Take care my friend and so glad you popped in as you gave much of yourself to help others on here.
Harold ... Thank you so much. Sometimes I'm wondering if I'm just rambling on. LOL I was thinking of you at Christmas (it's the truth) and Diane's death. How I know how that tears your heart out. For the first time since Ernie's death 5 1/2 years ago the snowy weather caused many to cancel events and I found it a more difficult Christmas in 2016, but I just kept moving, had a good cry, got angry at myself and just got busy around the house. I have been getting better at realizing that although grief is tough there are others out there that are lonely, heart-broken and fearful of what the future holds and things could be much worse for me. Legacy has saved me so many times. I feel I have true family that knows how I feel.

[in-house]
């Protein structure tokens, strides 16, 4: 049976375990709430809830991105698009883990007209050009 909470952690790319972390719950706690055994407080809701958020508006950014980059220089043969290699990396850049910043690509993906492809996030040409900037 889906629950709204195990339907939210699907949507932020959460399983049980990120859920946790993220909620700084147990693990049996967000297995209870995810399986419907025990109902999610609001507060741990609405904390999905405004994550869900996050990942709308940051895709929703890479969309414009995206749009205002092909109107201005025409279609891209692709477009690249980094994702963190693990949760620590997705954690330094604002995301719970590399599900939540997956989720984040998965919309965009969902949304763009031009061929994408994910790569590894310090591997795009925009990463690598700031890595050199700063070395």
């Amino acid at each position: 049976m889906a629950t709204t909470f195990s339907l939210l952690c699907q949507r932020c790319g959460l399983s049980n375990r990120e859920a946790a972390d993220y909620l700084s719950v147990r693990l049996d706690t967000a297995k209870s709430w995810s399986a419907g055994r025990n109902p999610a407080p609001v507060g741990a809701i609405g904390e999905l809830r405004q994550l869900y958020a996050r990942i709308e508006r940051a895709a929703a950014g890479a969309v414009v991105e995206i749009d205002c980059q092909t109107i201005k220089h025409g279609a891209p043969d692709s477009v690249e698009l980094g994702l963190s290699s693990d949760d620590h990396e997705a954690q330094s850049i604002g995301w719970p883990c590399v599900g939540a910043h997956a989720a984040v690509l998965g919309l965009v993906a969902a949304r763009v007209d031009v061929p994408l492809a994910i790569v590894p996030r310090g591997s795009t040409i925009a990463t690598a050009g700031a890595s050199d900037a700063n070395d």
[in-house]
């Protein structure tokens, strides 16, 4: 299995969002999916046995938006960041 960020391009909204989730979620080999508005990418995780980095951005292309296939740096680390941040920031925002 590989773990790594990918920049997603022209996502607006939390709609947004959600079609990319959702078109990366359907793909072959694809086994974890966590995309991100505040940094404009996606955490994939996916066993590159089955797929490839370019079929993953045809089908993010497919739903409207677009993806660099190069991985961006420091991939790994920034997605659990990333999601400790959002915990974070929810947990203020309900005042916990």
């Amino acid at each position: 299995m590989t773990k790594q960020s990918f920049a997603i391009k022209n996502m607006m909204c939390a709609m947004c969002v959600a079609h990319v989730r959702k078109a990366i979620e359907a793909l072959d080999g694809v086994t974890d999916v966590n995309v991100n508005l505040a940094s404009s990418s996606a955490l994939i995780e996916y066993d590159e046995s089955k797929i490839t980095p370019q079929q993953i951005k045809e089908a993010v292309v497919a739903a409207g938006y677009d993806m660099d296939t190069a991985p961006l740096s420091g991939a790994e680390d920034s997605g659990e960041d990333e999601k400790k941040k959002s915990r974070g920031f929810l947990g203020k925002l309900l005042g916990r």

What you are going through Harold is very normal. I found writing down in a notebook my feelings really helped. It made me come to the realization that it just didn't happen I met Ernie, but was meant to be and that goes for all of us. I realized that I had been blessed many times over being married to Ernie and as they say, 'it's better to have loved than never loved at all.' You bet it hurts missing our spouses, but just think what our past would have been like without them. I now realize how much Ernie left behind and taught me; strength, wisdom, selflessness, being loved unconditionally and I take what I've learned from him and pay it forward. I also tell those I care about how much I love them more than I once did. I hold onto the hope I will one day see Ernie once again. I know Diane is around you and I know from what you tell all of us about her that she wouldn't like to see you unhappy. So my friend, cry when you want to, but reach out to something you are interested in and volunteer or teach a program of sorts to help others. I am helping at a dog shelter placing dogs in new homes and I'm also thinking of volunteering to help those in either hospital or hospice without family members around or no family members to pass away with someone there instead of passing away alone. If there is a good thing about grief it makes us take stock of ourselves and think of others around us or some we may meet while out that others have problems too. This makes one feel less lonely and each time we help someone the heart stays stronger and the spirit soars. Just keep taking those baby steps Harold and when it's time you will get to this point and find where you fit into life again.